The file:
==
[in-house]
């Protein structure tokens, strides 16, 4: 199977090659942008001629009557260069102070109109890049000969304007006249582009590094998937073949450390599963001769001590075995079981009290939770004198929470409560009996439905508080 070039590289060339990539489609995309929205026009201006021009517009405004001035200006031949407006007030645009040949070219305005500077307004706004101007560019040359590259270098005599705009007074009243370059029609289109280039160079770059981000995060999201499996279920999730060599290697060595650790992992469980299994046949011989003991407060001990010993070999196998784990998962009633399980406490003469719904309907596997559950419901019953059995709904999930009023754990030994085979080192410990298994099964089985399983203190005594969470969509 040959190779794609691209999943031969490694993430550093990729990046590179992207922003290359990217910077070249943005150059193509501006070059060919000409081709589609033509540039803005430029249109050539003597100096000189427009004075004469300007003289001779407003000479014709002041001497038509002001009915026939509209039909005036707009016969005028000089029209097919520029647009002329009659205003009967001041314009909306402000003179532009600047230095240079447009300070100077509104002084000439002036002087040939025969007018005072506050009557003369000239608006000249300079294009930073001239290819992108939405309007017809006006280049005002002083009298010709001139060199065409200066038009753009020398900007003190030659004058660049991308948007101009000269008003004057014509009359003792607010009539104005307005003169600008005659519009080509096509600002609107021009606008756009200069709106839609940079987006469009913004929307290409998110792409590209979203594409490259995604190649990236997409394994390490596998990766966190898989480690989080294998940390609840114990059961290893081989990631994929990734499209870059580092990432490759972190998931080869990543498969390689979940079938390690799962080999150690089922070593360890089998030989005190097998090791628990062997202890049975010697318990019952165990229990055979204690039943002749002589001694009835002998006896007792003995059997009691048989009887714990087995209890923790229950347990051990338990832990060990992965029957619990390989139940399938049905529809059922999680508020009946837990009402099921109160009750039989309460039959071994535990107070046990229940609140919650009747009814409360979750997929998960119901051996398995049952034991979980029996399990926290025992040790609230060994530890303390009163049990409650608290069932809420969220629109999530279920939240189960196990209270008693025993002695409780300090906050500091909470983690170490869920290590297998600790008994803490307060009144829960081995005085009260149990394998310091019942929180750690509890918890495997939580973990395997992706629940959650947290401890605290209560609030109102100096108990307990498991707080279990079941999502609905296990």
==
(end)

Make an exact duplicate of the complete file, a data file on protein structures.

[in-house]
């Protein structure tokens, strides 16, 4: 199977090659942008001629009557260069102070109109890049000969304007006249582009590094998937073949450390599963001769001590075995079981009290939770004198929470409560009996439905508080 070039590289060339990539489609995309929205026009201006021009517009405004001035200006031949407006007030645009040949070219305005500077307004706004101007560019040359590259270098005599705009007074009243370059029609289109280039160079770059981000995060999201499996279920999730060599290697060595650790992992469980299994046949011989003991407060001990010993070999196998784990998962009633399980406490003469719904309907596997559950419901019953059995709904999930009023754990030994085979080192410990298994099964089985399983203190005594969470969509 040959190779794609691209999943031969490694993430550093990729990046590179992207922003290359990217910077070249943005150059193509501006070059060919000409081709589609033509540039803005430029249109050539003597100096000189427009004075004469300007003289001779407003000479014709002041001497038509002001009915026939509209039909005036707009016969005028000089029209097919520029647009002329009659205003009967001041314009909306402000003179532009600047230095240079447009300070100077509104002084000439002036002087040939025969007018005072506050009557003369000239608006000249300079294009930073001239290819992108939405309007017809006006280049005002002083009298010709001139060199065409200066038009753009020398900007003190030659004058660049991308948007101009000269008003004057014509009359003792607010009539104005307005003169600008005659519009080509096509600002609107021009606008756009200069709106839609940079987006469009913004929307290409998110792409590209979203594409490259995604190649990236997409394994390490596998990766966190898989480690989080294998940390609840114990059961290893081989990631994929990734499209870059580092990432490759972190998931080869990543498969390689979940079938390690799962080999150690089922070593360890089998030989005190097998090791628990062997202890049975010697318990019952165990229990055979204690039943002749002589001694009835002998006896007792003995059997009691048989009887714990087995209890923790229950347990051990338990832990060990992965029957619990390989139940399938049905529809059922999680508020009946837990009402099921109160009750039989309460039959071994535990107070046990229940609140919650009747009814409360979750997929998960119901051996398995049952034991979980029996399990926290025992040790609230060994530890303390009163049990409650608290069932809420969220629109999530279920939240189960196990209270008693025993002695409780300090906050500091909470983690170490869920290590297998600790008994803490307060009144829960081995005085009260149990394998310091019942929180750690509890918890495997939580973990395997992706629940959650947290401890605290209560609030109102100096108990307990498991707080279990079941999502609905296990």